“But the isolation is also a function of the repressive measures Putin has taken at home.”
Sen. Ted Cruz (R-TX) visited the “People’s Convoy” and will ride shotgun as drivers head to the Capital Beltway for the fourth time this week to protest pandemic health restrictions, the Washington Post reports.
House Minority Leader Kevin McCarthy (R-CA) said that Reps. Marjorie Taylor Greene (R-GA) and Paul Gosar (R-AZ) will have their committee seats restored next year if Republicans win back the House, despite their participation in a white nationalist conference, The Hill reports.
CNN: “With the growing likelihood that Republicans will take over the House after elections this fall — and the prospect of Trump running for president again in 2024 — members of the Trump-loving House Freedom Caucus are preparing to flex their muscles in the next era.”
“Under the new leadership of Rep. Scott Perry of Pennsylvania, the group is hoping to use its hardline tactics, connections to Trump and friendlier relationship with GOP leadership to bend their party to their will and put their MAGA-like stamp on the conference.”
David Leonhardt: “The answer is surprisingly unclear.”
“Nationwide, the number of official Covid cases has recently been somewhat higher in heavily Democratic areas than Republican areas… That comparison doesn’t fully answer the question, though, because Democratic areas were also conducting more tests, and the percentage of positive tests tended to be somewhat higher in Republican areas.”
“No single statistic offers a definitive answer. When I look at all the evidence, I emerge thinking that liberal areas probably had slightly lower Omicron infection rates than conservative areas. But it is difficult to be sure.”
“A bank’s decision to loan Donald Trump’s company $100 million is the latest evidence the former president might survive fraud investigations and a business-world backlash over his efforts to stay in office after losing the 2020 election,” the AP reports.
“San Diego-based Axos Bank finalized the loan with the Trump Organization on Feb. 17.”
“That’s just three days after public revelations that the Republican’s longtime accountants had disavowed a decade’s worth of his financial statements amid allegations by New York’s attorney general that they had exaggerated his wealth.”
Sen. Lindsey Graham (R-SC), an influential Republican on the Senate Judiciary Committee, is signaling he’s leaning toward voting “no” on President Biden’s nomination of Judge Ketanji Brown Jackson to the Supreme Court, despite voting last year to confirm her to the D.C. Circuit Court of Appeals, The Hill reports.
“The IRS said Thursday it plans to hire 10,000 new workers to help reduce a massive backlog that the government says will make this tax season the most challenging in history,” the AP reports.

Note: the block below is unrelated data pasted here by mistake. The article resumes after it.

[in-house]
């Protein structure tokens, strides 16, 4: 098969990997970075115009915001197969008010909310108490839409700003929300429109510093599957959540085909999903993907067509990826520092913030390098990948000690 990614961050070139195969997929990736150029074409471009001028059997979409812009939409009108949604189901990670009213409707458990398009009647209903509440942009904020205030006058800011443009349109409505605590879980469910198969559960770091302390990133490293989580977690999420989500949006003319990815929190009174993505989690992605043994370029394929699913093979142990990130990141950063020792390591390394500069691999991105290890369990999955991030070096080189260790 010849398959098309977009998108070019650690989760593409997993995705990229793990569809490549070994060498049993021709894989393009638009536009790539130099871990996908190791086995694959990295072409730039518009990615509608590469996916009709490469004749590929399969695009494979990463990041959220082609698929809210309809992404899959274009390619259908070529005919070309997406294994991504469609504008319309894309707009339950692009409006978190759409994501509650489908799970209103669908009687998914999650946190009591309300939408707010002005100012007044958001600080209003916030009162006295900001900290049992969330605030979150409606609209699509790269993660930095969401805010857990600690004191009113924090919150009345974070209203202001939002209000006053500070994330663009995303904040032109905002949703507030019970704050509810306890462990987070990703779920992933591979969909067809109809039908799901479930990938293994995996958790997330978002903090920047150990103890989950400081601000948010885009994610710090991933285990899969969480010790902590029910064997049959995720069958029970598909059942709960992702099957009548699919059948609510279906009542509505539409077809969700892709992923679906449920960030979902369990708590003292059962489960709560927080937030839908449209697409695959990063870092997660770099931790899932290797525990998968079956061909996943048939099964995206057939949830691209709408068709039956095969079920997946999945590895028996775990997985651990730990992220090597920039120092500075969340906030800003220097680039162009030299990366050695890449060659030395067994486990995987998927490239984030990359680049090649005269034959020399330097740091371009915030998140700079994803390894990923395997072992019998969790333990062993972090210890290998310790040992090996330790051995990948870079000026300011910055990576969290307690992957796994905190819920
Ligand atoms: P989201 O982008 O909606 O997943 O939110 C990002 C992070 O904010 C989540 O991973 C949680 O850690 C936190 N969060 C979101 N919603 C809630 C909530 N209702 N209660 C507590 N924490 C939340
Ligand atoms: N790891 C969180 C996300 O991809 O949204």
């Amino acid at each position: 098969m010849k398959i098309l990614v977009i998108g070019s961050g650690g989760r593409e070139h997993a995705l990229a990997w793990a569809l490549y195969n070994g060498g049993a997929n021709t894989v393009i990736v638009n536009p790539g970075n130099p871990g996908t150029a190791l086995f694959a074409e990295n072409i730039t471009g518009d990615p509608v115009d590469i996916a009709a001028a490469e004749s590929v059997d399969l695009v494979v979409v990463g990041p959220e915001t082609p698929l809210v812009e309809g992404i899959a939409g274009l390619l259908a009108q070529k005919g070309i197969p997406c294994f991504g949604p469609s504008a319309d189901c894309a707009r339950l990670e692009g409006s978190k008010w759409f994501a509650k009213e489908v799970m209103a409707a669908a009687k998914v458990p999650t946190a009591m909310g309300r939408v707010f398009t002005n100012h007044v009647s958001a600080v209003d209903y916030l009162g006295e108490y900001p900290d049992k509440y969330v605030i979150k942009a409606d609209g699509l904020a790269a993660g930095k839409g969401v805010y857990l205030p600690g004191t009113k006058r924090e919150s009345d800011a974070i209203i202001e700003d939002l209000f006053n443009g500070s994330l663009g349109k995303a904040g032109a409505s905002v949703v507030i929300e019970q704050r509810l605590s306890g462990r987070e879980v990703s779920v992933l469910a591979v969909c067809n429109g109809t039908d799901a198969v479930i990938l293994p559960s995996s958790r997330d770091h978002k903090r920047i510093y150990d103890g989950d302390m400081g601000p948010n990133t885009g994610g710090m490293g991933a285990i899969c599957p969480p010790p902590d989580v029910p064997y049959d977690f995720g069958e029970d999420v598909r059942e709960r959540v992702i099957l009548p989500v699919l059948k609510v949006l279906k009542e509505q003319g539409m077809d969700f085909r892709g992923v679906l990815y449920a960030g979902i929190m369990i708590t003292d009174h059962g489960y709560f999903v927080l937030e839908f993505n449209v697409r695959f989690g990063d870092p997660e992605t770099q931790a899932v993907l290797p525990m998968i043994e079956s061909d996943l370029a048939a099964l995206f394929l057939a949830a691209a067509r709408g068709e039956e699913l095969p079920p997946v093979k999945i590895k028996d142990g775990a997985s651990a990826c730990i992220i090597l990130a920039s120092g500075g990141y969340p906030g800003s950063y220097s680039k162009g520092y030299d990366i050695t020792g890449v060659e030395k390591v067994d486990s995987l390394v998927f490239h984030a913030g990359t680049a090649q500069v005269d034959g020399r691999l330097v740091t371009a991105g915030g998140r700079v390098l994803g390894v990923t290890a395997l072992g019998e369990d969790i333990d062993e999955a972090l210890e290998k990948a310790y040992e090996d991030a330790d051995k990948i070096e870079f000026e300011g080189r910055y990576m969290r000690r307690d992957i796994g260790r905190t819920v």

“The agency released a plan to work down the tens of millions of filings that includes speeding up the traditionally slow hiring process, relying more on automated processes and bringing on more contract workers to help with mailroom and paper processing.”
Ukraine’s state-run nuclear company said that radioactive substances “could be released from Ukraine’s Chernobyl nuclear power plant because it cannot cool spent nuclear fuel after its power connection was severed,” Bloomberg reports. “It said fighting made it impossible to immediately repair the high-voltage power line to the plant, which was captured by Russian forces after the Kremlin launched a full-scale invasion of Ukraine on Feb. 24.”
“A U.S. congressional committee is asking the Justice Department to investigate Amazon.com and some of its executives for what lawmakers say is potentially criminal obstruction of Congress,” the Wall Street Journal reports.
“Amid a multistate push from pro-gun groups, Indiana lawmakers approved a bill on Tuesday that would eliminate the license requirement to carry a handgun,” the Indianapolis Star reports.
Six Democratic governors have asked congressional leaders to suspend the federal gas tax as fuel prices spike to unprecedented highs in the midst of Russia’s invasion of Ukraine, The Hill reports.
Sen. Ron Johnson (R-WI) blocked a vote on the nomination of Deborah Lipstadt as the Biden administration’s antisemitism envoy, the Forward reports.
“Meta Platforms will allow Facebook and Instagram users in some countries to call for violence against Russians and Russian soldiers in the context of the Ukraine invasion,” Reuters reports.
“The social media company is also temporarily allowing some posts that call for death to Russian President Vladimir Putin or Belarusian President Alexander Lukashenko in countries including Russia, Ukraine and Poland.”